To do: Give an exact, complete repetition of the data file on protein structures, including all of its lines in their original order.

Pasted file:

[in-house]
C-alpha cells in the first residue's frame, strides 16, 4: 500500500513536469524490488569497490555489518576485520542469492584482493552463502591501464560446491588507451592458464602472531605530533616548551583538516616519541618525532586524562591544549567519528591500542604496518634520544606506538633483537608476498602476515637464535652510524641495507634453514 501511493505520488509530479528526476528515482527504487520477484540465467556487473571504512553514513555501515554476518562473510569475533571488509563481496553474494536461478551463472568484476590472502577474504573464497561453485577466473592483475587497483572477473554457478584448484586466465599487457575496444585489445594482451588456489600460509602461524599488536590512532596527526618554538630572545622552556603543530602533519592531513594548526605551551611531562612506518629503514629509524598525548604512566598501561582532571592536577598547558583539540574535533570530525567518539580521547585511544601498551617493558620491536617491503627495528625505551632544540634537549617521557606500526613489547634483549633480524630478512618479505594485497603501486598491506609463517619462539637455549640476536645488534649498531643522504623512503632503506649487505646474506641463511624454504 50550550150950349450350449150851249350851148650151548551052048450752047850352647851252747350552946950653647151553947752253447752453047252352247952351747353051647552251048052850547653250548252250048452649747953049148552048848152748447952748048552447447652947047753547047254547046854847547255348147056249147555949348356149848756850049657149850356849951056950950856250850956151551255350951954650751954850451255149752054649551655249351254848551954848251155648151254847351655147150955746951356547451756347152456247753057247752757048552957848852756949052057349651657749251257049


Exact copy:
[in-house]
C-alpha cells in the first residue's frame, strides 16, 4: 500500500513536469524490488569497490555489518576485520542469492584482493552463502591501464560446491588507451592458464602472531605530533616548551583538516616519541618525532586524562591544549567519528591500542604496518634520544606506538633483537608476498602476515637464535652510524641495507634453514 501511493505520488509530479528526476528515482527504487520477484540465467556487473571504512553514513555501515554476518562473510569475533571488509563481496553474494536461478551463472568484476590472502577474504573464497561453485577466473592483475587497483572477473554457478584448484586466465599487457575496444585489445594482451588456489600460509602461524599488536590512532596527526618554538630572545622552556603543530602533519592531513594548526605551551611531562612506518629503514629509524598525548604512566598501561582532571592536577598547558583539540574535533570530525567518539580521547585511544601498551617493558620491536617491503627495528625505551632544540634537549617521557606500526613489547634483549633480524630478512618479505594485497603501486598491506609463517619462539637455549640476536645488534649498531643522504623512503632503506649487505646474506641463511624454504 50550550150950349450350449150851249350851148650151548551052048450752047850352647851252747350552946950653647151553947752253447752453047252352247952351747353051647552251048052850547653250548252250048452649747953049148552048848152748447952748048552447447652947047753547047254547046854847547255348147056249147555949348356149848756850049657149850356849951056950950856250850956151551255350951954650751954850451255149752054649551655249351254848551954848251155648151254847351655147150955746951356547451756347152456247753057247752757048552957848852756949052057349651657749251257049